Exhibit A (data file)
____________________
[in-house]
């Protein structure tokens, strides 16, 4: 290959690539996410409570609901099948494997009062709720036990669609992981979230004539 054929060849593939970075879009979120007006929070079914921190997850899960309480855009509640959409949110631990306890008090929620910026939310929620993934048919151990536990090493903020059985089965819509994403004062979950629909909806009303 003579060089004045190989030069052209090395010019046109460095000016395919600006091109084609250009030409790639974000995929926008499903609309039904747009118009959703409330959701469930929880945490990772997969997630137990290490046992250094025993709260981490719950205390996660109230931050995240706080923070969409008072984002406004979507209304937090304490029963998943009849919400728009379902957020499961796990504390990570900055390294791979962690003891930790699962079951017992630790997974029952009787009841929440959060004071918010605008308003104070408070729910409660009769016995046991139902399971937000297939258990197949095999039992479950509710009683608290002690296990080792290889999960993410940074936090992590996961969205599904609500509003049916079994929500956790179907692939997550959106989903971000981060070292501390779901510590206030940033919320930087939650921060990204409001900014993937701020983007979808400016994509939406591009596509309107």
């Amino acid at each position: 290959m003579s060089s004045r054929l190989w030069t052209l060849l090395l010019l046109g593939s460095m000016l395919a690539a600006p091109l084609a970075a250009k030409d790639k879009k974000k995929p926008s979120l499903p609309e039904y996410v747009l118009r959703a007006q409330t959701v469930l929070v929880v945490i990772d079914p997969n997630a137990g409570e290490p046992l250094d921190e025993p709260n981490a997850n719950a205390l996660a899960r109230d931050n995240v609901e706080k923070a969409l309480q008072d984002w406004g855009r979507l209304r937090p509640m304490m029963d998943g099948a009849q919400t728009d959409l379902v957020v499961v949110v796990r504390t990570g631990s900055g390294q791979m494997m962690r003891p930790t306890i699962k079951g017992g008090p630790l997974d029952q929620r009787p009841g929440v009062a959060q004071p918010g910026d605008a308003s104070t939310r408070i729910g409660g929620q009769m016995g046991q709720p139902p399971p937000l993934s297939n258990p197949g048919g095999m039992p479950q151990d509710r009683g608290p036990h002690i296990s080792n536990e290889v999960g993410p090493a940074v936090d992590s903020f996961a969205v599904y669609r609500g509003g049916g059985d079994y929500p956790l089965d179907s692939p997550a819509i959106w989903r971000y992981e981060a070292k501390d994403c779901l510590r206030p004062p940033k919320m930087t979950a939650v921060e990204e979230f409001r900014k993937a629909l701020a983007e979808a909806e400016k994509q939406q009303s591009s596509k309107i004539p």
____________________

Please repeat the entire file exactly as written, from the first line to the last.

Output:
[in-house]
């Protein structure tokens, strides 16, 4: 290959690539996410409570609901099948494997009062709720036990669609992981979230004539 054929060849593939970075879009979120007006929070079914921190997850899960309480855009509640959409949110631990306890008090929620910026939310929620993934048919151990536990090493903020059985089965819509994403004062979950629909909806009303 003579060089004045190989030069052209090395010019046109460095000016395919600006091109084609250009030409790639974000995929926008499903609309039904747009118009959703409330959701469930929880945490990772997969997630137990290490046992250094025993709260981490719950205390996660109230931050995240706080923070969409008072984002406004979507209304937090304490029963998943009849919400728009379902957020499961796990504390990570900055390294791979962690003891930790699962079951017992630790997974029952009787009841929440959060004071918010605008308003104070408070729910409660009769016995046991139902399971937000297939258990197949095999039992479950509710009683608290002690296990080792290889999960993410940074936090992590996961969205599904609500509003049916079994929500956790179907692939997550959106989903971000981060070292501390779901510590206030940033919320930087939650921060990204409001900014993937701020983007979808400016994509939406591009596509309107």
């Amino acid at each position: 290959m003579s060089s004045r054929l190989w030069t052209l060849l090395l010019l046109g593939s460095m000016l395919a690539a600006p091109l084609a970075a250009k030409d790639k879009k974000k995929p926008s979120l499903p609309e039904y996410v747009l118009r959703a007006q409330t959701v469930l929070v929880v945490i990772d079914p997969n997630a137990g409570e290490p046992l250094d921190e025993p709260n981490a997850n719950a205390l996660a899960r109230d931050n995240v609901e706080k923070a969409l309480q008072d984002w406004g855009r979507l209304r937090p509640m304490m029963d998943g099948a009849q919400t728009d959409l379902v957020v499961v949110v796990r504390t990570g631990s900055g390294q791979m494997m962690r003891p930790t306890i699962k079951g017992g008090p630790l997974d029952q929620r009787p009841g929440v009062a959060q004071p918010g910026d605008a308003s104070t939310r408070i729910g409660g929620q009769m016995g046991q709720p139902p399971p937000l993934s297939n258990p197949g048919g095999m039992p479950q151990d509710r009683g608290p036990h002690i296990s080792n536990e290889v999960g993410p090493a940074v936090d992590s903020f996961a969205v599904y669609r609500g509003g049916g059985d079994y929500p956790l089965d179907s692939p997550a819509i959106w989903r971000y992981e981060a070292k501390d994403c779901l510590r206030p004062p940033k919320m930087t979950a939650v921060e990204e979230f409001r900014k993937a629909l701020a983007e979808a909806e400016k994509q939406q009303s591009s596509k309107i004539p």